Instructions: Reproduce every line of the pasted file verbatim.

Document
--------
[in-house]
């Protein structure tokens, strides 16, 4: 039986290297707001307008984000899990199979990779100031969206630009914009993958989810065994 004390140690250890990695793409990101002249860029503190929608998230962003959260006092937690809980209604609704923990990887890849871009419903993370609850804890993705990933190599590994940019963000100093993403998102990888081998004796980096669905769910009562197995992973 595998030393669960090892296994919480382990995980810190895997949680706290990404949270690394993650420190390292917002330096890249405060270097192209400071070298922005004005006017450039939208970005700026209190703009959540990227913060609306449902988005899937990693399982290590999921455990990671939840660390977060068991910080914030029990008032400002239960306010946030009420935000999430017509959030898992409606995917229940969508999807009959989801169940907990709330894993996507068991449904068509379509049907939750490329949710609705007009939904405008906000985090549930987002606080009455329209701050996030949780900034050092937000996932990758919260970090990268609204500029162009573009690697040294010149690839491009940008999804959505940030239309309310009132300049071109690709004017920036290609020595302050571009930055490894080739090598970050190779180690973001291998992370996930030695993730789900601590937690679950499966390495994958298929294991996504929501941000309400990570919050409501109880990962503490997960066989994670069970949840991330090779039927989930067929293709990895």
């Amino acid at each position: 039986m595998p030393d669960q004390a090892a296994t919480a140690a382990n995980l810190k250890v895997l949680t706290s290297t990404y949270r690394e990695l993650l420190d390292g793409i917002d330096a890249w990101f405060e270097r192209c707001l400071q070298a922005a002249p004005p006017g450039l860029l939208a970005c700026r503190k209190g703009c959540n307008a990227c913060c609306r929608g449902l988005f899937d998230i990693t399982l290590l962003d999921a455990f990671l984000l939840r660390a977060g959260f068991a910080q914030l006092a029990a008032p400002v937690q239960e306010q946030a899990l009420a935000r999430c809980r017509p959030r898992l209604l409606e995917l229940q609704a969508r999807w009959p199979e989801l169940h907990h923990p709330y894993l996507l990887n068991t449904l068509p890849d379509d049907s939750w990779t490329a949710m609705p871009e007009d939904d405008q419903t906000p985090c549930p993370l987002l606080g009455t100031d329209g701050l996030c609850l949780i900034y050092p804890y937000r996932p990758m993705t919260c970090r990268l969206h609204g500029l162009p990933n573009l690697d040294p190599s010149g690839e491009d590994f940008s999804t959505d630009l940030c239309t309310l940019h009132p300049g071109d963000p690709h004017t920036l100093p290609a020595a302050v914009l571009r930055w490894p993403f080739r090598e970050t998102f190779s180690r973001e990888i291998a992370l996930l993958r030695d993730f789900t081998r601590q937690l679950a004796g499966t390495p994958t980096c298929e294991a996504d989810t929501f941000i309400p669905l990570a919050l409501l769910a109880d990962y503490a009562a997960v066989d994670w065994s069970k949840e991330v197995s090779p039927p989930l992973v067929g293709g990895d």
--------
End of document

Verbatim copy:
[in-house]
């Protein structure tokens, strides 16, 4: 039986290297707001307008984000899990199979990779100031969206630009914009993958989810065994 004390140690250890990695793409990101002249860029503190929608998230962003959260006092937690809980209604609704923990990887890849871009419903993370609850804890993705990933190599590994940019963000100093993403998102990888081998004796980096669905769910009562197995992973 595998030393669960090892296994919480382990995980810190895997949680706290990404949270690394993650420190390292917002330096890249405060270097192209400071070298922005004005006017450039939208970005700026209190703009959540990227913060609306449902988005899937990693399982290590999921455990990671939840660390977060068991910080914030029990008032400002239960306010946030009420935000999430017509959030898992409606995917229940969508999807009959989801169940907990709330894993996507068991449904068509379509049907939750490329949710609705007009939904405008906000985090549930987002606080009455329209701050996030949780900034050092937000996932990758919260970090990268609204500029162009573009690697040294010149690839491009940008999804959505940030239309309310009132300049071109690709004017920036290609020595302050571009930055490894080739090598970050190779180690973001291998992370996930030695993730789900601590937690679950499966390495994958298929294991996504929501941000309400990570919050409501109880990962503490997960066989994670069970949840991330090779039927989930067929293709990895």
């Amino acid at each position: 039986m595998p030393d669960q004390a090892a296994t919480a140690a382990n995980l810190k250890v895997l949680t706290s290297t990404y949270r690394e990695l993650l420190d390292g793409i917002d330096a890249w990101f405060e270097r192209c707001l400071q070298a922005a002249p004005p006017g450039l860029l939208a970005c700026r503190k209190g703009c959540n307008a990227c913060c609306r929608g449902l988005f899937d998230i990693t399982l290590l962003d999921a455990f990671l984000l939840r660390a977060g959260f068991a910080q914030l006092a029990a008032p400002v937690q239960e306010q946030a899990l009420a935000r999430c809980r017509p959030r898992l209604l409606e995917l229940q609704a969508r999807w009959p199979e989801l169940h907990h923990p709330y894993l996507l990887n068991t449904l068509p890849d379509d049907s939750w990779t490329a949710m609705p871009e007009d939904d405008q419903t906000p985090c549930p993370l987002l606080g009455t100031d329209g701050l996030c609850l949780i900034y050092p804890y937000r996932p990758m993705t919260c970090r990268l969206h609204g500029l162009p990933n573009l690697d040294p190599s010149g690839e491009d590994f940008s999804t959505d630009l940030c239309t309310l940019h009132p300049g071109d963000p690709h004017t920036l100093p290609a020595a302050v914009l571009r930055w490894p993403f080739r090598e970050t998102f190779s180690r973001e990888i291998a992370l996930l993958r030695d993730f789900t081998r601590q937690l679950a004796g499966t390495p994958t980096c298929e294991a996504d989810t929501f941000i309400p669905l990570a919050l409501l769910a109880d990962y503490a009562a997960v066989d994670w065994s069970k949840e991330v197995s090779p039927p989930l992973v067929g293709g990895d």